For years you’ve been told that the empty calories found in candy and soda are pretty much the root of all evil. After all, diets high in sugar are linked to obesity and diabetes. So what’s up with the built dudes and competitive runners traipsing around after the gym holding bags of gummy bears and Pixy Stix like they just left a five-year-old’s birthday party? Well, believe it or not, there’s some legitimate justification for eating candy before a workout in the name of post-workout recovery. You just have to know how to time it.
Carbohydrates and Workout Nutrition
Your body needs carbohydrates to fuel your workout and to help you recover after exercise. While high-quality complex carbs (whole grains, fruits, and vegetables), should be your go-to sources for carb consumption, you need faster-digesting carbs during and following a workout to maximize performance and recovery.
Fast-digesting, simple carbs come in many forms, including cereals, breads, and, yep, candy. These highly refined carbs are converted quickly to glucose, and once that’s done, your body treats all carbs the same, whether they come from candy or broccoli. But your exercise habit doesn’t give you carte blanche to Pac-Man your way through the candy aisle. Outside the brief window surrounding your workout, there’s little justification for eating the sweet stuff. “The American Heart Association recommends men limit their sugar intake to about 36 grams a day,” says Kim Feeney, a registered dietitian and board-certified specialist in sports dietetics. “This is about 15 Hershey’s Kisses, six Jolly Ranchers, 26 Gummy Bears, three Pixy Stix, or just over one Snickers Bar.” And that’s your added sugar allotment for the whole day. So if you’re going to use candy as a workout recovery tool, follow Feeney’s tips.
If You’re a Gym Rat
“For athletes completing shorter workouts lasting less than 90 minutes, I recommend including candy after a workout,” Feeney says. “After a workout, an athlete’s body can use the sugar to help restore carbohydrate stores.”
During heavy strength-training and HIIT sessions, your body uses blood glucose and stored muscle glycogen to provide a fast-acting source of energy. When your workout is complete, your body needs to replenish its stores, so eating simple sugars is a fast and effective way to re-up.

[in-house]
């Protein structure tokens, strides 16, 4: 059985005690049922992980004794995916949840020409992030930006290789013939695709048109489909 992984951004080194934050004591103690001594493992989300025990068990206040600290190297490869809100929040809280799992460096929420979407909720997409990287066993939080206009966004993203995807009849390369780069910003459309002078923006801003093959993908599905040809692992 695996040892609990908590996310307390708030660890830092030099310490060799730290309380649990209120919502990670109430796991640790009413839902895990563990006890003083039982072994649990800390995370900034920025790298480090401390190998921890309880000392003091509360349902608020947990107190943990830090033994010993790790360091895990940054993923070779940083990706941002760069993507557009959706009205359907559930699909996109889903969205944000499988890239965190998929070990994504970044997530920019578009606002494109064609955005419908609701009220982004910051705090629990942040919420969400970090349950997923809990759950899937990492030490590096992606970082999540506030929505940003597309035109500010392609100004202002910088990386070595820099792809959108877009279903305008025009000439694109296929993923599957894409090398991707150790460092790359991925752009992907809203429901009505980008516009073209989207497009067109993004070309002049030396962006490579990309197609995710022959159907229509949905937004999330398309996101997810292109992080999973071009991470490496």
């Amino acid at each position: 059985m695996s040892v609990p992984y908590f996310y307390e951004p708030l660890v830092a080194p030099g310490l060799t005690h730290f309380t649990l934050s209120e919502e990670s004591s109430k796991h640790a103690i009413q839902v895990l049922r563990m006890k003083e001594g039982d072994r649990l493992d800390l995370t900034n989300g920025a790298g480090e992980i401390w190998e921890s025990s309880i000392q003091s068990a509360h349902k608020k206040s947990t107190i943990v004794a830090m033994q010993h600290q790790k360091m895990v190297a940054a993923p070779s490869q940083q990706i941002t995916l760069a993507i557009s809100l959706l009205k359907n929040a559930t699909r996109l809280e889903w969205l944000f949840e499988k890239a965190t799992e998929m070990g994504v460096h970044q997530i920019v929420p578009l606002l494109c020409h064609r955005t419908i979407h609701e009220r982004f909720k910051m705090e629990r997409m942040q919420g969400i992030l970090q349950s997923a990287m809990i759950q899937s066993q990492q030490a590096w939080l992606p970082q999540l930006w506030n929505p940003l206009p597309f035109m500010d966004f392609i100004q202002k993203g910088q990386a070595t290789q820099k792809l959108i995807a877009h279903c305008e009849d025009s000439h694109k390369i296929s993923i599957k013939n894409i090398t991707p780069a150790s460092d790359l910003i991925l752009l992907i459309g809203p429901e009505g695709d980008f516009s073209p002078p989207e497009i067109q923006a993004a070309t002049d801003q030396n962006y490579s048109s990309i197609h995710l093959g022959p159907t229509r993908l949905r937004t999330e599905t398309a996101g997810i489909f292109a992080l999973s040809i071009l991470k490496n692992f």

Eating candy or other simple carbs spikes your blood sugar, which, in turn, releases insulin into your bloodstream. It all gets pretty complicated, but here’s the short version:
When you place your body under physical stress, your body releases cortisol, which plays a role in breaking down muscle tissue. This is good in the sense that you need to undergo some muscle breakdown to stimulate cellular repair and, ultimately, muscle growth, but you don’t want to let cortisol just run amuck in your system for any longer than necessary. By using simple carbs to spike your blood sugar post-workout, your body releases insulin, which facilitates the shuttling of proteins and carbohydrates into your muscles to maximize muscle protein synthesis and repair. In other words, timed correctly, a little bit of candy might actually help spur post-workout recovery and growth.
If You’re an Endurance Athlete
Long-distance runners and cyclists, on the other hand, might be best served to carry jelly beans or other easily transportable candy with them to eat during exercise, versus immediately afterward. “During long workouts, athletes need at least 30 grams of carbohydrate an hour to stay fueled,” Feeney says.
The overall concepts are the same as for strength athletes, but the needs are somewhat different. You see, your stores of muscle glycogen are limited, and the longer you push yourself at high intensities during a workout, the more likely you are to use up all your stores. When this happens, you “hit the wall” or “bonk,” which is pretty much the worst case scenario for long-distance athletes. Once you bonk, you’re toast. You may be able to finish a training session at a snail’s pace, but you’re not going to be able to perform with speed.
So, if your workout is edging closer to two hours, you’re working out at high intensity, or you’re exercising in hot climates, you need to consume easily digestible carbohydrates to supply your body with glucose as fuel. Candy is just the most fun way to do that. “However, athletes also need to include a sodium source, such as an electrolyte beverage or sports chews, as candy typically lacks the sodium needed for longer workouts,” Feeney says. So instead of regular ol’ candy, you may want to satisfy your sweet tooth with something like Sport Beans, which are basically Jelly Beans with added electrolytes and vitamins.
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